4 May 2014

4 May 14 - Rock Partridge

Last Autumn I heard some old mates from Southampton, Mark Edgeller, Gavin Maclean & Ken Arber, & a Bristol mate, Andy Mears, were planning on a short break to look for Rock Partridge in Croatia. This immediately sparked my interest & I managed to book a flight & accommodation and get the last place in their car. So we were all set for a early May bank holiday trip to Cavtat, Croatia for Rock Partridge. The trip was based around the excellent report by Ian Merrill of a trip he made in early May 13. In this post, I'm going to focus on Rock Partridge, which is a difficult bird to see in the Western Palearctic & I will cover the rest of the trip in other posts.

Seeing a Rock Partridge has been something I have wanted to do for about 20 years. The problem has always been they occur over a wide part of Southern Europe from the Southern Eastern corner of France to Switzerland, Italy, Sicily, the Balkans & Greece. But not that many birders seemed to have looked for them & those that have seen them, looked many years ago. So getting up to date sites on them has always looked difficult. Friends who have looked, have complained of spending 2 or 3 days of walking up rocky hillsides & then getting poor (or worst still no) views of them. Therefore, I was very interested in reading Ian Merrill's report of him seeing & hearing several in a morning in the hills above Cavtat. It seemed all you had to do was fly there on a charter, stay on the coast, have a short drive into the hills & there they were. Therefore, if we went at the same time the following year & had several pairs of eyes, how difficult could it be? Well not surprisingly, the level of difficulty turned out to be different to what I had ancipated.

Thanks to the Monarch flight leaving Gatwick 2 hours late, we didn't get to the accommodation until 00:30 in the morning & the alarm was set for an 05:00 wake up & 05:30 start. It was a 15 minute drive to the hills about Cavtat until we pulled into viewpoint on the minor road to the small hamlet of Velji Do. We got out the car & within about 2 minutes as we were pulling on coats, grabbing cameras & scopes, Andy said he could hear one. Another minute & we were watching it: about 80 metres away from us & right next to the road. Quick views & I was down on the ground trying to get a stable enough camera to get some photos as the early morning light wasn't bright. So I had photos of this difficult to see Western Palearctic Partridge all before 06:00 on the first morning. As I said, how difficult could it be!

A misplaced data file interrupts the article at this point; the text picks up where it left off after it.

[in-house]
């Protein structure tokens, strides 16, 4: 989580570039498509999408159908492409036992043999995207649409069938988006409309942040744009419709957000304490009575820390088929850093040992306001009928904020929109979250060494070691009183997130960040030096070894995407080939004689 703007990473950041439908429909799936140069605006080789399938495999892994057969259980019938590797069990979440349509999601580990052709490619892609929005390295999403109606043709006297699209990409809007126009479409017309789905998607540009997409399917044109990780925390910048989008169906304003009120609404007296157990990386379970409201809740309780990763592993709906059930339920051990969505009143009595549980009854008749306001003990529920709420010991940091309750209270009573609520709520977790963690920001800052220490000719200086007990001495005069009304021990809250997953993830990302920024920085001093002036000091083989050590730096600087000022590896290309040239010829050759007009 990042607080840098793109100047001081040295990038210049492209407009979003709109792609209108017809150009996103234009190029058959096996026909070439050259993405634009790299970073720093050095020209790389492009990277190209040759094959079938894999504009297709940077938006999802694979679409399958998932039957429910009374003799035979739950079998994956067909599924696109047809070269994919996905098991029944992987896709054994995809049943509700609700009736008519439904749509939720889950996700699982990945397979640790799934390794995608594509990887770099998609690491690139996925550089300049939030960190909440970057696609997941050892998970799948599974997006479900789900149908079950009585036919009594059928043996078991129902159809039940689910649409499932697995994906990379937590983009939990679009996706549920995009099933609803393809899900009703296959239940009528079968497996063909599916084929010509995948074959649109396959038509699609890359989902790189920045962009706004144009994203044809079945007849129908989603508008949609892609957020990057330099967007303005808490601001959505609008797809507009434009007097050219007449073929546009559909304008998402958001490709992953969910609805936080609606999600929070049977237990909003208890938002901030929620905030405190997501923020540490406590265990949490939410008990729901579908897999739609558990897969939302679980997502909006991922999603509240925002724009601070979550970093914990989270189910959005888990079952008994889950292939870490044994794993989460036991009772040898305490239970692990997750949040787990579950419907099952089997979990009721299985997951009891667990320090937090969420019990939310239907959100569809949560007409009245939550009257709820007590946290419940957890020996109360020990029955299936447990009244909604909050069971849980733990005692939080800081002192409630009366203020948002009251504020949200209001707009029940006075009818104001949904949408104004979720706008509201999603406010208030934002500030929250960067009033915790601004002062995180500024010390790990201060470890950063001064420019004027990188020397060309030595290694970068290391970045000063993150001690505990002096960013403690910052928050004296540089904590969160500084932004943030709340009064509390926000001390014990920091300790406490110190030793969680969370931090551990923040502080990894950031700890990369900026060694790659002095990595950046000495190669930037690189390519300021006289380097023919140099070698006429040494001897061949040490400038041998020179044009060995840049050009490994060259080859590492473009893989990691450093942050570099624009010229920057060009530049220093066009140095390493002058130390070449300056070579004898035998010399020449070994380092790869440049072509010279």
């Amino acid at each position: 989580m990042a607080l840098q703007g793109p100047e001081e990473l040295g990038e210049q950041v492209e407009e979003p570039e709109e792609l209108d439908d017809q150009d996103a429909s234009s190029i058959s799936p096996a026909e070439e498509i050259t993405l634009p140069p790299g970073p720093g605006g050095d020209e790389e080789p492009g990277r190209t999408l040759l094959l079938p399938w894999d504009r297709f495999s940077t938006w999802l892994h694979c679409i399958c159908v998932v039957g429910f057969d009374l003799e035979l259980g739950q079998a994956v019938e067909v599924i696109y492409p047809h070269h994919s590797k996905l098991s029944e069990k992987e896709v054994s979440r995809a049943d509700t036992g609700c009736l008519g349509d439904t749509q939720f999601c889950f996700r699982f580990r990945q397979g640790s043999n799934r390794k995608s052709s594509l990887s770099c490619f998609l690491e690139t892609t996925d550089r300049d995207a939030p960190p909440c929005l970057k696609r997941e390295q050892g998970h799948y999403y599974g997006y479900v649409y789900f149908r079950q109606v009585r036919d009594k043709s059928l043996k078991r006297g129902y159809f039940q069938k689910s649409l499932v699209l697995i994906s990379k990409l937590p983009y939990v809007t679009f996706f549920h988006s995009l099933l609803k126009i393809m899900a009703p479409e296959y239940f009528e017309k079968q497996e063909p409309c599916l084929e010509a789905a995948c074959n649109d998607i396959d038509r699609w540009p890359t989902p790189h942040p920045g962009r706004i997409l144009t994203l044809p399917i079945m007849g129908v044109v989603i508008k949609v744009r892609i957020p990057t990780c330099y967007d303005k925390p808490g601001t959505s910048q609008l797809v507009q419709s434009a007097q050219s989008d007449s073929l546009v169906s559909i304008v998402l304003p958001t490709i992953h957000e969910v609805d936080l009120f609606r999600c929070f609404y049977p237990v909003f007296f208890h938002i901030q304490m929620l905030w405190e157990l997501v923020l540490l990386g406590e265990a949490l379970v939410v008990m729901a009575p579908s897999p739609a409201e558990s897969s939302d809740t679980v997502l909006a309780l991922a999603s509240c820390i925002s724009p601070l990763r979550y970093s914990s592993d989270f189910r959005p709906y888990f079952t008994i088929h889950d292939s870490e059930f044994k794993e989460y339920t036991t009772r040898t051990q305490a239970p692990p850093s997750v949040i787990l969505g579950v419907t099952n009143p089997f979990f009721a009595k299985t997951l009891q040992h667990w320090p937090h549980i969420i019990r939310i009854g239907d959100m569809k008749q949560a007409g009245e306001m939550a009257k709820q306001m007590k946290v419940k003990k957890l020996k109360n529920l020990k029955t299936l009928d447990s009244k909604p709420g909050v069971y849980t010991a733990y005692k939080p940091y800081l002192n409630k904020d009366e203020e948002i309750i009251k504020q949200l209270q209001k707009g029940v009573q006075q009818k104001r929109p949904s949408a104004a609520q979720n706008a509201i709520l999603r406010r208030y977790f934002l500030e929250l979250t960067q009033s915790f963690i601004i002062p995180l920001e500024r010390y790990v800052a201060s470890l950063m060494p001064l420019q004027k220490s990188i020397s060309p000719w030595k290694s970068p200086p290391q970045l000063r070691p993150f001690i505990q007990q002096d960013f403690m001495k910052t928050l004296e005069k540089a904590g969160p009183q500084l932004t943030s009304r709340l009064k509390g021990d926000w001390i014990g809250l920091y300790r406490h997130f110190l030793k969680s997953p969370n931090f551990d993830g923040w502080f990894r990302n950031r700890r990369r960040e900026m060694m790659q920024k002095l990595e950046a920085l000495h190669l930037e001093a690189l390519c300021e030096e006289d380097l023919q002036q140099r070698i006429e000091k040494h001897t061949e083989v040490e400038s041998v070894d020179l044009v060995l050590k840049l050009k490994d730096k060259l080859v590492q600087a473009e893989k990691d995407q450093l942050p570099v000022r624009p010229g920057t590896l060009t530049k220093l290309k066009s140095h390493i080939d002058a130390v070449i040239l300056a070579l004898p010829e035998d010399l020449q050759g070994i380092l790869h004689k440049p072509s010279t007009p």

Rock Partridge: Male. Western P tick 680 firmly on the list & all before 06:00 on the first morning (result). My last Western P Partridge (based up Birds of the Western P boundaries)
Rock Partridge: Male. Like a seasoned pro, he moved across to a nearby rock to get a better calling position or maybe he thought the photos would be better?
Rock Partridge: A rarely seen underwing shot

Photographing the Rock Partridge: The light wasn't great & I had already bumped up the ISO settings, but I still needed to get the camera still. Not elegant, but it worked 
After a 20 minute wait, it was relocated an another prominent perch, but this time not as close.
Rock Partridge: Like the other Red-legged Partridge types, they like to call from prominent positions
At this point, we decided to explore further along the minor road from the viewpoint. After all, Ian had seen or heard several in the area, so we figured we might bump into others. After an hour of birding, we hadn't seen any more along the road, so I returned to the original bird. He had moved, but was still calling on & off from the hillside close to the viewpoint.
 Rock Partridge: Still quite distant on the hillside. It clearly wouldn't be straight-forward visiting when they aren't calling. There is a lot of habitat for them to disappear into
Fortunately, at this point, it flew & landed close to & below the viewpoint. I walked back to there & had much better views from just below the viewpoint. Also, the light had improved noticeably compared to the early morning light. I then had it to myself for about 30 minutes, before leaving it in peace to go find the others. We returned to see if they could get some better views, but it had moved on.
Rock Partridge: Note, the white supercilium & black extending along the depth of the upper mandible 
Rock Partridge: It was quite happy posing for the camera 
The only downside is there are rumours that the Sicilian subspecies could get promoted to a monotypic species. If that happens & Clements then adopts that split, then I might still have another Western P Partridge to look for.
Rock Partridge: Note, the lack of any spotting below the black sharply demarked necklace. Apparently, the Sicilian subspecies has a broken breast band & easily separated from this subspecies, by a big patch of sea :-)
Getting such excellent views & photos, was a great start to the trip. We left late morning for a welcome late breakfast/early lunch. Note, the following morning, the wind strength had got up & it wasn't pleasant up by the viewpoint. We only spent a few minutes (without any joy) looking for the Rock Partridges, before, heading to a lower, more sheltered area. Therefore, there are risks to seeing Rock Partridges in a very short trip to the area.